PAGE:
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Sup. Dorsey Proposes ‘Right to Recovery’ Zones With Targeted Drug Enforcement

Written by Annie GausPublished Jun. 14, 2022 • 3:22pm

In response to growing demands for drug treatment, District 6 Supervisor Matt Dorsey plans to draft legislation that would establish priority zones for enforcement of laws against open-air drug dealing and consumption. 

The idea, which Dorsey discussed in a recent interview with The Standard, is to create “right to recovery” blocks where people can seek treatment for addiction without having to encounter drug use and dealing.

The proposed legislation would direct police officers to immediately confiscate illegal drugs being used publicly and to arrest anyone selling controlled substances in designated areas close to treatment facilities. 

Those facilities would include ​​“private or public residential and outpatient treatment facilities, sober living environments (or SLEs), and harm-reduction models such as supervised consumption facilities,” according to the proposal. 

“The ‘Right to Recovery’ initiative will ensure that people who are striving to live a drug-free life will have a safe space to recover and a ‘non-triggering’ environment to rebuild their life,” said Chief Cristel Tullock of the San Francisco Adult Probation Department in a statement.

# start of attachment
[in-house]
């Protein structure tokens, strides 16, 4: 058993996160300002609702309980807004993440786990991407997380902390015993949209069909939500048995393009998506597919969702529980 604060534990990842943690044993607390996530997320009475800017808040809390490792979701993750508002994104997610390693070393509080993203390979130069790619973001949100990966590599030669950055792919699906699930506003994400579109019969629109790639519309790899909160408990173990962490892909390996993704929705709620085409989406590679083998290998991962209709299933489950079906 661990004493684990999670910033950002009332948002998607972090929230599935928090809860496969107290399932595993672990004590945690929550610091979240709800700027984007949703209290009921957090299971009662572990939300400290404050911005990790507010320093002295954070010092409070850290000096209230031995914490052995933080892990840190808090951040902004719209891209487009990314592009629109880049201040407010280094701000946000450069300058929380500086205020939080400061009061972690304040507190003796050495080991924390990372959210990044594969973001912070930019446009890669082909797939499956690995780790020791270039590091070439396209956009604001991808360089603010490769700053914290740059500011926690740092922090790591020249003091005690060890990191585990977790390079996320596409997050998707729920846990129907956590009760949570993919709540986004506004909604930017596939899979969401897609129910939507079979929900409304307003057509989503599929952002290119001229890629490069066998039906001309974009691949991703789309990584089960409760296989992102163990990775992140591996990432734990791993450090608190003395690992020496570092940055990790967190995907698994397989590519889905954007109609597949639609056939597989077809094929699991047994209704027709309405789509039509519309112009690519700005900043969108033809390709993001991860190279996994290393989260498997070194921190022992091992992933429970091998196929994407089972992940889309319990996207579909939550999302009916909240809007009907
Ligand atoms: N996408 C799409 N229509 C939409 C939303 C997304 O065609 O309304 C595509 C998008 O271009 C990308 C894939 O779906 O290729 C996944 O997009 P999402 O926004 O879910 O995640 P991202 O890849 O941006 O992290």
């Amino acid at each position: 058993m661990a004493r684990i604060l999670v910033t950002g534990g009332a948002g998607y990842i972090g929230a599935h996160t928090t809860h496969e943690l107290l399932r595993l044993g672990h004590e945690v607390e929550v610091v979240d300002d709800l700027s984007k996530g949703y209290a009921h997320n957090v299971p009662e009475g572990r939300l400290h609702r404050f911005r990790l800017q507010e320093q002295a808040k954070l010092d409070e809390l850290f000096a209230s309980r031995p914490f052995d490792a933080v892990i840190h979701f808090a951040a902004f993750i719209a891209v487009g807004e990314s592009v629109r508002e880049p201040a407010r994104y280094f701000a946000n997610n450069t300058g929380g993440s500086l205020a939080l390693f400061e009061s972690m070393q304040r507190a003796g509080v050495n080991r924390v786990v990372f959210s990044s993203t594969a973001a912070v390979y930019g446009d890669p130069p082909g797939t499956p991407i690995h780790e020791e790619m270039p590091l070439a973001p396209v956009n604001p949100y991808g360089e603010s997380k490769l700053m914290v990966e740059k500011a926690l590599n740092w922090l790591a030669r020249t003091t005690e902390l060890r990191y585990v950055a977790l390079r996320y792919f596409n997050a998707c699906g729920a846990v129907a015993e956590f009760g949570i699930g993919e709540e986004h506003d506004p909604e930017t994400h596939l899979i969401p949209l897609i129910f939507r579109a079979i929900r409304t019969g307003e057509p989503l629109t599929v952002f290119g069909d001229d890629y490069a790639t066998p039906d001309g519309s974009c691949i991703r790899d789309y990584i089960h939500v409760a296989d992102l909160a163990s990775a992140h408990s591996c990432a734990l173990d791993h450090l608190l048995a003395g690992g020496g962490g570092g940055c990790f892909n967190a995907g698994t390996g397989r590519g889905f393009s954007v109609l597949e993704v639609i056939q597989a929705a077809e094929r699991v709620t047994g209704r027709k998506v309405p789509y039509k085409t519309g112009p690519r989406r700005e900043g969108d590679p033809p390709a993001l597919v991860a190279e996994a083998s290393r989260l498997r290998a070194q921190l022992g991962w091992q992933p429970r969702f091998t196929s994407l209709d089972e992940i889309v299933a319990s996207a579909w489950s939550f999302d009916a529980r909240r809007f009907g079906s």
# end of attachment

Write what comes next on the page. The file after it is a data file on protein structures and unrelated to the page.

Dorsey, who was appointed last month to the District 6 seat vacated by Matt Haney, asked City Attorney David Chiu to help draft legislation for consideration at the Board of Supervisors. Details to be determined include the size of the right to recovery zones, and how they would be noticed to the public. 

In an interview, Dorsey said he hopes that the legislation would help allay skepticism of safe consumption sites or other treatment facilities in neighborhoods. 

“I think right now, one of the biggest obstacles is how do we convince neighbors to welcome this into their neighborhood,” said Dorsey. “If we’re not making sure that people aren’t doing drugs outside of the facility or selling drugs outside of the facility, we’re going to lose the support of the neighborhood.”

In response to surging overdose deaths, the city plans to open supervised consumption sites in addition to other investments in drug treatment. 

But members of the public aren’t entirely sold on those sites, according to The Standard’s voter poll conducted in May: Thirty-two percent of those surveyed supported opening supervised drug consumption sites, while 66% supported compulsory treatment for drug users who pose a risk to themselves or others.

Annie Gaus can be reached at

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